The tantalising prospect of Iran and Europe bonding as friends has acquired fresh symbolism with the visit to Tehran by European Union (EU) foreign policy chief, Catherine Ashton, who also represents the West during nuclear talks between Iran and the six global powers.
Iran's President, Hassan Rouhani, who has played a big part in steering Tehran and the global powers towards negotiations, was quick to point out that Ms. Ashton's visit, as the representative of the 28-nation bloc, was emblematic of a new beginning in his country's ties with Europe. Mr. Rouhani stressed when the EU's top diplomat called on him on Sunday that "your trip as the representative of 28 European countries' foreign policy has a political meaning beyond" a normal visit by a European official.
"We view your visit as the EU's will for a new move," he observed.
Significant groundwork seemed to have preceded Ms. Ashton's visit. Top diplomats from Italy, Sweden, Belgium and Spain had already spent quality time in Tehran. The presence in the Iranian capital of a delegation of 141 French businessmen and traders in February signalled that Europe, entangled in its economic woes, was searching for lucrative business opportunities in Iran.
There were ample signs of reciprocation from sanctions-hit Iran, whose leadership is trying to establish, with some difficulty, that a fruitful relationship with the West is possible without sacrificing the core values of the Islamic revolution.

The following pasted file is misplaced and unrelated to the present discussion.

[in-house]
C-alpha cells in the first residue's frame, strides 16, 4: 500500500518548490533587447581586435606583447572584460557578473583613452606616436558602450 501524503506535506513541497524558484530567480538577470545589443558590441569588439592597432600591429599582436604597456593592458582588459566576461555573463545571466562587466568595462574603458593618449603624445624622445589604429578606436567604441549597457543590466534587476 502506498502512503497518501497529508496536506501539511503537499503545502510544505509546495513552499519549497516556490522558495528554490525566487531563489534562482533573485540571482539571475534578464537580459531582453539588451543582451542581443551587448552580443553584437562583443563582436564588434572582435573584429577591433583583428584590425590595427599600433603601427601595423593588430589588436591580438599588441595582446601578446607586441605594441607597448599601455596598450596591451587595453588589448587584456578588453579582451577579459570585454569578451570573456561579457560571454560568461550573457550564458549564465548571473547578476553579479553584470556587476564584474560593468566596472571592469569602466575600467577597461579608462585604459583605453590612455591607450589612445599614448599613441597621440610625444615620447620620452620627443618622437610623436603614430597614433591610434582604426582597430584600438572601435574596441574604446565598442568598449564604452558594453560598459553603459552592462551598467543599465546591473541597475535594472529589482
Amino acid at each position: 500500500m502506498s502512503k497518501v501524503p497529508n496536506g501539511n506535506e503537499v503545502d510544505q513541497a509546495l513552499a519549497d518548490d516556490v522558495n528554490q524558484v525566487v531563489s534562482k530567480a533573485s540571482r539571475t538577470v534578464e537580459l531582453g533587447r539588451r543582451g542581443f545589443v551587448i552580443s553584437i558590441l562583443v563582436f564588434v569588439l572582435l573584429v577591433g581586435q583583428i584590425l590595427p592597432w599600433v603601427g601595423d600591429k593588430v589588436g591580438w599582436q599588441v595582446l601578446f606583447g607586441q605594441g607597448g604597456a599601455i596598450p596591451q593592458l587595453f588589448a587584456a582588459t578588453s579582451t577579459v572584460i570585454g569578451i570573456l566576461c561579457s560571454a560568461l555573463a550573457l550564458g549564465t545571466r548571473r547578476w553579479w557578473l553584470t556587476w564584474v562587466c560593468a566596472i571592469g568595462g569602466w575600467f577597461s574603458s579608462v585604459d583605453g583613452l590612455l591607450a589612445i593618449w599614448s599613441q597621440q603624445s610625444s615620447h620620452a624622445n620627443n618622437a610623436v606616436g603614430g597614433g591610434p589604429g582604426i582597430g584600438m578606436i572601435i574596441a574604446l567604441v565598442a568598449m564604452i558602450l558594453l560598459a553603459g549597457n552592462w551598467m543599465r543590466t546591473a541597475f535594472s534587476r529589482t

The Iranian daily Kayhan noted that several Iranian lawmakers view Ms. Ashton's visit as the opening of a new chapter in economic ties between Tehran and the European bloc.
The daily quoted Ali Muhammad Ali, a member of the Planning and Budget Committee of Majlis (Iranian Parliament) as saying: "The presence of the EU foreign policy chief in Iran will open a new door to economic interactions between Iran and Europe, and we should also seize this opportunity".
He said that Iran needed to draw on Europe's experience in areas such as information technology, oil and gas, transportation and heavy industries. Ms. Ashton's visit follows solid but incremental progress in Iran's nuclear dialogue with the five permanent members of the UN Security Council and Germany, which took off in November 2013 in Geneva.
Yet, the two sides have a mountain to climb before a comprehensive nuclear deal can be signed. During a media conference on Sunday, Ms. Ashton declared that much more work was required before a final nuclear deal - the keystone for a fully normalised relationship between Iran and the sextet could be signed. She pointed out that the on-going negotiations have proved "difficult" and "challenging".
"There is no guarantee we'll succeed".
Ms. Ashton's Iranian counterpart and host Javad Zarif, stressed during his turn at the podium that it was "up to the other side, first, to fulfill its commitments under the Geneva agreement with regard to the first steps, and also come to the negotiating table with a desire, decision and commitment to reach a mutually acceptable agreement".